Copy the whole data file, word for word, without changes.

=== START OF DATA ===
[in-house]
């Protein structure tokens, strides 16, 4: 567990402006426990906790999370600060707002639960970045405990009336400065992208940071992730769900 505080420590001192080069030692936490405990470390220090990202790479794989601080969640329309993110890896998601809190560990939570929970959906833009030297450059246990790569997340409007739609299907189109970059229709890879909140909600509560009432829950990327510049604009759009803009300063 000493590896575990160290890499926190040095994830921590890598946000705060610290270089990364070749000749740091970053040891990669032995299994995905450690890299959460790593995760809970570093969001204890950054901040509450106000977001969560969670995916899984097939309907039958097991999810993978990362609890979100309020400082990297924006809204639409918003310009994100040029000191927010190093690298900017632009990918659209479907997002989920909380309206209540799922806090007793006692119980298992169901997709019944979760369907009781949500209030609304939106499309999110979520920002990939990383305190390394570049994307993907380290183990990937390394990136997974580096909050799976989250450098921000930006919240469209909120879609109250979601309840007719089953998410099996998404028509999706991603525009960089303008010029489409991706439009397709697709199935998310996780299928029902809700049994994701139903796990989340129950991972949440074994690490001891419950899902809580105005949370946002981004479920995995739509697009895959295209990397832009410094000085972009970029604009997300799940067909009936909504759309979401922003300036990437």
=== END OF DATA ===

[in-house]
């Protein structure tokens, strides 16, 4: 567990402006426990906790999370600060707002639960970045405990009336400065992208940071992730769900 505080420590001192080069030692936490405990470390220090990202790479794989601080969640329309993110890896998601809190560990939570929970959906833009030297450059246990790569997340409007739609299907189109970059229709890879909140909600509560009432829950990327510049604009759009803009300063 000493590896575990160290890499926190040095994830921590890598946000705060610290270089990364070749000749740091970053040891990669032995299994995905450690890299959460790593995760809970570093969001204890950054901040509450106000977001969560969670995916899984097939309907039958097991999810993978990362609890979100309020400082990297924006809204639409918003310009994100040029000191927010190093690298900017632009990918659209479907997002989920909380309206209540799922806090007793006692119980298992169901997709019944979760369907009781949500209030609304939106499309999110979520920002990939990383305190390394570049994307993907380290183990990937390394990136997974580096909050799976989250450098921000930006919240469209909120879609109250979601309840007719089953998410099996998404028509999706991603525009960089303008010029489409991706439009397709697709199935998310996780299928029902809700049994994701139903796990989340129950991972949440074994690490001891419950899902809580105005949370946002981004479920995995739509697009895959295209990397832009410094000085972009970029604009997300799940067909009936909504759309979401922003300036990437």